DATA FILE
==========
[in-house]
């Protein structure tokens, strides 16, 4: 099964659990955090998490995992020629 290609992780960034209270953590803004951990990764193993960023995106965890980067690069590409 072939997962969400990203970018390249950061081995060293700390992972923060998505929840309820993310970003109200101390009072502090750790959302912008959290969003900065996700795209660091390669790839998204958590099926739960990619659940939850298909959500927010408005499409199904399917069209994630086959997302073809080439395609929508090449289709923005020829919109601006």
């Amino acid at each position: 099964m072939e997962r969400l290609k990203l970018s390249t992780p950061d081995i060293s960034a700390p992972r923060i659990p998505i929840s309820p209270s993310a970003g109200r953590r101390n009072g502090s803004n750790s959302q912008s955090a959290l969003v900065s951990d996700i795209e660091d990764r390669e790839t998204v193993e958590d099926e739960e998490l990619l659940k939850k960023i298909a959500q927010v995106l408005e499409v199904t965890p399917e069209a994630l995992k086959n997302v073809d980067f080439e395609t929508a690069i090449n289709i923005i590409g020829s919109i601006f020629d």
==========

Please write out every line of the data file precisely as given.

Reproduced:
[in-house]
């Protein structure tokens, strides 16, 4: 099964659990955090998490995992020629 290609992780960034209270953590803004951990990764193993960023995106965890980067690069590409 072939997962969400990203970018390249950061081995060293700390992972923060998505929840309820993310970003109200101390009072502090750790959302912008959290969003900065996700795209660091390669790839998204958590099926739960990619659940939850298909959500927010408005499409199904399917069209994630086959997302073809080439395609929508090449289709923005020829919109601006």
């Amino acid at each position: 099964m072939e997962r969400l290609k990203l970018s390249t992780p950061d081995i060293s960034a700390p992972r923060i659990p998505i929840s309820p209270s993310a970003g109200r953590r101390n009072g502090s803004n750790s959302q912008s955090a959290l969003v900065s951990d996700i795209e660091d990764r390669e790839t998204v193993e958590d099926e739960e998490l990619l659940k939850k960023i298909a959500q927010v995106l408005e499409v199904t965890p399917e069209a994630l995992k086959n997302v073809d980067f080439e395609t929508a690069i090449n289709i923005i590409g020829s919109i601006f020629d």